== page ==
Vitamin D


Vitamin D is a collective term used to describe a few related fat-soluble compounds.

Also known as calciferol, vitamin D comes in two main dietary forms:

  • Vitamin D2 (ergocalciferol). This form is found in mushrooms and some plants.
  • Vitamin D3 (cholecalciferol). This form is found in animal-sourced foods, such as eggs and fish oil, and produced when your skin is exposed to sunlight.

SUMMARYDietary vitamin D can be classified as vitamin D2, which is found in mushrooms and plants, and vitamin D3, which is found in animal-derived foods.

Role and function of vitamin D

Vitamin D has numerous roles and functions, but only a few are well researched. These include the following:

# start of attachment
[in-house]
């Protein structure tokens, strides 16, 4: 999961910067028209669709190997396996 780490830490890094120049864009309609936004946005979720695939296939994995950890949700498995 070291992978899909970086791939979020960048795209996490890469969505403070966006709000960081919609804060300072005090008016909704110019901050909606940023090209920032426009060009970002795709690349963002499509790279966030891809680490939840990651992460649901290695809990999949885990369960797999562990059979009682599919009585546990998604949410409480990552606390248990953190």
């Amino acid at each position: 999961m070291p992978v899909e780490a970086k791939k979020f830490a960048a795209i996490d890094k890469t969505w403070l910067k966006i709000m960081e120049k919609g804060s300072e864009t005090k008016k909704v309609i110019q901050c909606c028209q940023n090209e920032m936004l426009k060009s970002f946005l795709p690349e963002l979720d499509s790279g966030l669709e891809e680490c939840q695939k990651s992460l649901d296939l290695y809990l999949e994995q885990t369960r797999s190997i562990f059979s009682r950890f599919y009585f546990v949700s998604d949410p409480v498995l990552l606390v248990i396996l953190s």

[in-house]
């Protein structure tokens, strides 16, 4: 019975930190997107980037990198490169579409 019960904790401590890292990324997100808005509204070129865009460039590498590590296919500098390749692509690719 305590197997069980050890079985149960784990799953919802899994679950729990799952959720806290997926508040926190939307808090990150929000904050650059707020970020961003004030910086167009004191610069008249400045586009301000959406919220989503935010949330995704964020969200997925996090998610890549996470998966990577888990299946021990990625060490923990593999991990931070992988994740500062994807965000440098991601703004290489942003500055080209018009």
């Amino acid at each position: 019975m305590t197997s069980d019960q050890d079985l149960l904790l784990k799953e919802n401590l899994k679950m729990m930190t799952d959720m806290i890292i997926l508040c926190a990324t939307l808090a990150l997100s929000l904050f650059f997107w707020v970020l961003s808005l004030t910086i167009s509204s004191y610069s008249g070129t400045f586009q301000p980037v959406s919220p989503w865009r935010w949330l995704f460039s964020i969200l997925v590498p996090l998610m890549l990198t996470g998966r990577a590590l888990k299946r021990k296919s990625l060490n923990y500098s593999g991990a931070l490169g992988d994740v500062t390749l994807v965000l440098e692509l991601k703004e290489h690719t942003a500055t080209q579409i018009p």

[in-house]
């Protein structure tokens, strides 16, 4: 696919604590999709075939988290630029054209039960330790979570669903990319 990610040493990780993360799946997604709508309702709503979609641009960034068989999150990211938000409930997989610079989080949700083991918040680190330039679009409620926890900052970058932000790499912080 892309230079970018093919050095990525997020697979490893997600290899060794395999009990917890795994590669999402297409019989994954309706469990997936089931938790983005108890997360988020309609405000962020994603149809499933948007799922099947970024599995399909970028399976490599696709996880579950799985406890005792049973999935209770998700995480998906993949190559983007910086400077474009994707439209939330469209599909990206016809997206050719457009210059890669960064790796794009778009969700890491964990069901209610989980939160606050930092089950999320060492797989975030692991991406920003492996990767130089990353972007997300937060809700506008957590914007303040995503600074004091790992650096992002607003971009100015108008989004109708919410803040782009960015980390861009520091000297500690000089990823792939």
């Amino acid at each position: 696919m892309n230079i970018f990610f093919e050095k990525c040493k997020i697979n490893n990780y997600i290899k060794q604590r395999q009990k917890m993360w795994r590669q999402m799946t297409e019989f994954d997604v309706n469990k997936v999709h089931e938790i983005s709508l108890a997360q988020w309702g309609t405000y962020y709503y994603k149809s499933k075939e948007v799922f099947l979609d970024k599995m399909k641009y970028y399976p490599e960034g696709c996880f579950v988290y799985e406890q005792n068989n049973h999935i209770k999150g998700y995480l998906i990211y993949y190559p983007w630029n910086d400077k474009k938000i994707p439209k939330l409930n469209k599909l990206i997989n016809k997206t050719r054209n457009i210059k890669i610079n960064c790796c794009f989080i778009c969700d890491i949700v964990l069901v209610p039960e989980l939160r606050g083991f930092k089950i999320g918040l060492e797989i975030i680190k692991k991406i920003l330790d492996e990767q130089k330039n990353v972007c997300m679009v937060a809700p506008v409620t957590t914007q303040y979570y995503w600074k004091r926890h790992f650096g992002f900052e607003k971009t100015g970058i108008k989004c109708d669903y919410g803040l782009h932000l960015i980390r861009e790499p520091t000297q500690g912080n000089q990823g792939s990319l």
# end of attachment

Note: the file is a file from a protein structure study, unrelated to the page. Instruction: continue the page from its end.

• Bone maintenance. Vitamin D regulates the circulating levels of calcium and phosphorus, which are the most important minerals for bone growth and maintenance. It promotes the absorption of these minerals from your diet.
  • Immune system regulation. It also regulates and strengthens your immune system function (23Trusted Source).

Once absorbed into the bloodstream, your liver and kidneys change calciferol into calcitriol, which is the biologically active form of vitamin D. It can also be stored for later use in the form of calcidiol.

Vitamin D3 is more efficiently converted into calcitriol than vitamin D2 (24Trusted Source25Trusted Source).

SUMMARYOne of the most important functions of vitamin D is the maintenance of calcium and phosphorus levels in blood. It benefits bone health by promoting the absorption of these minerals.